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The Conveyancing Process – Part I

by Sarah Halloran

It’s only when you start the process of selling or buying a home that you realise what a long and drawn out process it all is.  Even if you are a first time buyer with no chain ahead of you the legal red tape can really slow things down.  How well the legal process runs and at what rate will often depend on the firm of conveyancing solicitors you choose.  Choose a poor quality team and you could be waiting around for weeks or even months for just the initial phases of conveyancing to be completed.

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Choosing a Good Firm

Finding a good firm of solicitors should be high up on your list when you want to buy, sell or indeed both!   Your estate agent may well have recommended a company to you and this is sometimes the safest bet.  If the estate agent has built up a good working relationship with a conveyancing company it can often mean things get done at a much faster rate.  Even so, you will still want to make sure you are getting a good deal so now is the time to obtain some quotes from a number of conveyancing firms.  You should be provided with a fixed quote from each giving you details of legal fees, stamp duty charges and disbursements.

Disbursements?  What Are They?

Disbursements are the fees paid by your solicitor to third parties, e.g. Local Authority land searches.  In order to start proceedings you will need to pay a small deposit and this is often non-refundable.  However, some solicitors may have a ‘No move – no fee’ offer although you may need to pay higher fees for this level of service.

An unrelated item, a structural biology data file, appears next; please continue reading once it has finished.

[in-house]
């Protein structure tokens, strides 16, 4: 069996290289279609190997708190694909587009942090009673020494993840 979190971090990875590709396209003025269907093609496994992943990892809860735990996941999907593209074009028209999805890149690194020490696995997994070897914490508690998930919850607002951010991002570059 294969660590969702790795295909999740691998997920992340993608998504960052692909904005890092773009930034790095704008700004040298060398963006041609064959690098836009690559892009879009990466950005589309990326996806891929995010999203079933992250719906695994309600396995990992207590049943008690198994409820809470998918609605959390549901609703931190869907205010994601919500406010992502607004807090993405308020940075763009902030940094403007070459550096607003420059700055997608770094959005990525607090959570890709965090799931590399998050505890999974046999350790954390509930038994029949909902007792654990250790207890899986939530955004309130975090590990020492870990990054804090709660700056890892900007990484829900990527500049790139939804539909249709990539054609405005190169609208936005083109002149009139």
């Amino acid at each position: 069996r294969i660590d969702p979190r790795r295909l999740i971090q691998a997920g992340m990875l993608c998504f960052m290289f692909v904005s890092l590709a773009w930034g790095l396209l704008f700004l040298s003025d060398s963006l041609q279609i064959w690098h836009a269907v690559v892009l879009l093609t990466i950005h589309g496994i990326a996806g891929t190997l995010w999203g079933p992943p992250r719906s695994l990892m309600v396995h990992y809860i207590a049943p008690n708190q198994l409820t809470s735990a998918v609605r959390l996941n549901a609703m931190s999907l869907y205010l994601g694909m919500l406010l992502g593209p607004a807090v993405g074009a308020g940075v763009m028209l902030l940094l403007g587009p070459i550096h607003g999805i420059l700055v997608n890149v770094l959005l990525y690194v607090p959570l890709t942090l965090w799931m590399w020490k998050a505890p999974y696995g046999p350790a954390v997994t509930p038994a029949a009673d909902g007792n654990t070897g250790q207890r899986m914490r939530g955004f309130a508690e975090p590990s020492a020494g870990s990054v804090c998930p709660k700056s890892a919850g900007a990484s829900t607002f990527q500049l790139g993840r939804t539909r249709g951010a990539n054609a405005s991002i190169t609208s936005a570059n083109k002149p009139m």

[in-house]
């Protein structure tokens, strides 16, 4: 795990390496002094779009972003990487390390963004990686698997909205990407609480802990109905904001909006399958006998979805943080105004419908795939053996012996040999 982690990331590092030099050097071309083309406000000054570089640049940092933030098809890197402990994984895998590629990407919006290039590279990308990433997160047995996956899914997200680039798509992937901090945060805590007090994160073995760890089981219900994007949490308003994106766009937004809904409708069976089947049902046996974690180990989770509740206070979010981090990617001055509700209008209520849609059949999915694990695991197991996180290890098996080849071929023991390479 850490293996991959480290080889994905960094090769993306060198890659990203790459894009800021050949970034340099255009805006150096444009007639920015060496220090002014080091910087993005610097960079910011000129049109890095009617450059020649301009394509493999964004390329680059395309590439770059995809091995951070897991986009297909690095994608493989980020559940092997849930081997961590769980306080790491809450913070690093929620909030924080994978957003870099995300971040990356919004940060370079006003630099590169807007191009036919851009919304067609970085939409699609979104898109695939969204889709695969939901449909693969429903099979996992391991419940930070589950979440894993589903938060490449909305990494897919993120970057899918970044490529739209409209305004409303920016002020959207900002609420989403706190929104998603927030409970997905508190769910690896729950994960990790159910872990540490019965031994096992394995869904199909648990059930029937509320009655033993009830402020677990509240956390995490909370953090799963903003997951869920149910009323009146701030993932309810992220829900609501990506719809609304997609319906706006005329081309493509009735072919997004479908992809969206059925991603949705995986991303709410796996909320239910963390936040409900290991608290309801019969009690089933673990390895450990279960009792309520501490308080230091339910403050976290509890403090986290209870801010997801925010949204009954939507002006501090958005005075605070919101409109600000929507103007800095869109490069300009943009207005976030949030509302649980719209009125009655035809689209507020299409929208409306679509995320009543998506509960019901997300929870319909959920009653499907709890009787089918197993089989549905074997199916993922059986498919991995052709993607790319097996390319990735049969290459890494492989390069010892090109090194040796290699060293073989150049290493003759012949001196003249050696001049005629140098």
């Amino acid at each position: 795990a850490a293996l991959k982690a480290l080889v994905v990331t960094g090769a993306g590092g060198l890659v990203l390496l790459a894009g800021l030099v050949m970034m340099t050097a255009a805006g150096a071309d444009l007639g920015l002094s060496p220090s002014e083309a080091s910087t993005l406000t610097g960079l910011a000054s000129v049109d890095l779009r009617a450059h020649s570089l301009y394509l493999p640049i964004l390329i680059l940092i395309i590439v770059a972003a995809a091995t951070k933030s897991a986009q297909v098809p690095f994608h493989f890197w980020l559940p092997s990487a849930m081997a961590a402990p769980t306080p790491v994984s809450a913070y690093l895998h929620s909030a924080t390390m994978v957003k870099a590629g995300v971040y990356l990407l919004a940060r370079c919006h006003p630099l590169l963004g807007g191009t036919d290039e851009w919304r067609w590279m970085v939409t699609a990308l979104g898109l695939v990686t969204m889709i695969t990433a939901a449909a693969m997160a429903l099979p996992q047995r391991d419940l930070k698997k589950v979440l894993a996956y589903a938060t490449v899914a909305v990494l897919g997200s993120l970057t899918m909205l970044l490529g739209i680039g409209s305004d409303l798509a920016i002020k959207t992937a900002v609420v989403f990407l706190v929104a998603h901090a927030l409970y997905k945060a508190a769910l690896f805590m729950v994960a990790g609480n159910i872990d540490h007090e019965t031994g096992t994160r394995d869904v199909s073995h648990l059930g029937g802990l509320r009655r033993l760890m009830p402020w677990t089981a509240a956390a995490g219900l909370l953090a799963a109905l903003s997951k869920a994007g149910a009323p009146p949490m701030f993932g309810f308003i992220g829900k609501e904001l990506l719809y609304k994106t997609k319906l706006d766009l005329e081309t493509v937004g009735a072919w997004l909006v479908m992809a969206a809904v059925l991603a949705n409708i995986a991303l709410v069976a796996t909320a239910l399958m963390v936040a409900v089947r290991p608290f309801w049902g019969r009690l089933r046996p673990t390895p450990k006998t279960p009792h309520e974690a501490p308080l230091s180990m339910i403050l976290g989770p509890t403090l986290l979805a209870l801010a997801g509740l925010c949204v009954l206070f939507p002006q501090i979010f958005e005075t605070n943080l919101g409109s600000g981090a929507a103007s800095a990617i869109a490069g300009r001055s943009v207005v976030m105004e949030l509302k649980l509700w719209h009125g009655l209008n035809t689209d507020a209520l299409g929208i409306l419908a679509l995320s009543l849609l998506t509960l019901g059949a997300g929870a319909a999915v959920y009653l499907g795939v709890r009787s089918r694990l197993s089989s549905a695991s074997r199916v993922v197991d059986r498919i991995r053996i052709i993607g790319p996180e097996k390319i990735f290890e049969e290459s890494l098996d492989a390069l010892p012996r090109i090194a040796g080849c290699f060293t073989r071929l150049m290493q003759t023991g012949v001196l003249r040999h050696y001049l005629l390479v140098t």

Establishing Lines of Communication

If you have any questions for your solicitor before the conveyancing process begins it’s best to ask these before you pay any money upfront.  This will ensure you are completely clear about the whole process before you part with any of your hard-earned cash.  After all, buying or selling a property is not cheap and you’ll want to know what you are getting for your money.  The main complaint when it comes to the conveyancing process is lack of communication.  It’s true that weeks can pass without any word from your solicitor and this can often be frustrating.  Ask your conveyancing solicitor how easy it is to get in touch with them if you suddenly find you have a problem or a query for them.

Property transactions can be unpredictable.  Buyers can pull out at any time and sellers can withdraw their acceptance of your offer.  Whilst there is little you can do to prevent these problems there are other issues that a conveyancing solicitor can assist with.

And so the Form Filling Begins…

You’ll be amazed at just how much paperwork you need to complete especially for a house sale.  Everything needs to be filled in completely, signed and countersigned, but this is all part of the process and is designed to cover everyone in the event of problems or disputes.  The forms you need to complete will depend largely on your situation and whether you are buying outright, buying with a mortgage or buying to let.  You’ll get various forms to look over during the course of conveyancing and returning them in a timely manner will ensure you are doing all you can to speed the process along.

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Look out for ‘The Conveyancing Process – Part 2’ next week!  It might not have a nail-biting ending, but it might give you a little useful information!